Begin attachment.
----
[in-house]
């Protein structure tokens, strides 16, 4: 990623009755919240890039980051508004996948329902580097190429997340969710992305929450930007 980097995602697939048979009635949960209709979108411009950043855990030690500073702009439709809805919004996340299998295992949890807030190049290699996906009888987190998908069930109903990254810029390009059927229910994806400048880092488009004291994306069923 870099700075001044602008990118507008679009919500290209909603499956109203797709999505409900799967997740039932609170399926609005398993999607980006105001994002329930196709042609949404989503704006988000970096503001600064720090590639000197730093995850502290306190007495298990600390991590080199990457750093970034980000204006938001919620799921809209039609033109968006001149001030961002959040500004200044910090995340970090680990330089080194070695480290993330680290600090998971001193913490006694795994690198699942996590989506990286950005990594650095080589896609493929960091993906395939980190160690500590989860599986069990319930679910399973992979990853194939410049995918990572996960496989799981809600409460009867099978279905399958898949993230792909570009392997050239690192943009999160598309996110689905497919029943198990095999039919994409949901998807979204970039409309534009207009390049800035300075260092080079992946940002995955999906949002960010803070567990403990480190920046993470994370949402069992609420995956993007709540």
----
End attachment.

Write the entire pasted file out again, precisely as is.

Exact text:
[in-house]
């Protein structure tokens, strides 16, 4: 990623009755919240890039980051508004996948329902580097190429997340969710992305929450930007 980097995602697939048979009635949960209709979108411009950043855990030690500073702009439709809805919004996340299998295992949890807030190049290699996906009888987190998908069930109903990254810029390009059927229910994806400048880092488009004291994306069923 870099700075001044602008990118507008679009919500290209909603499956109203797709999505409900799967997740039932609170399926609005398993999607980006105001994002329930196709042609949404989503704006988000970096503001600064720090590639000197730093995850502290306190007495298990600390991590080199990457750093970034980000204006938001919620799921809209039609033109968006001149001030961002959040500004200044910090995340970090680990330089080194070695480290993330680290600090998971001193913490006694795994690198699942996590989506990286950005990594650095080589896609493929960091993906395939980190160690500590989860599986069990319930679910399973992979990853194939410049995918990572996960496989799981809600409460009867099978279905399958898949993230792909570009392997050239690192943009999160598309996110689905497919029943198990095999039919994409949901998807979204970039409309534009207009390049800035300075260092080079992946940002995955999906949002960010803070567990403990480190920046993470994370949402069992609420995956993007709540």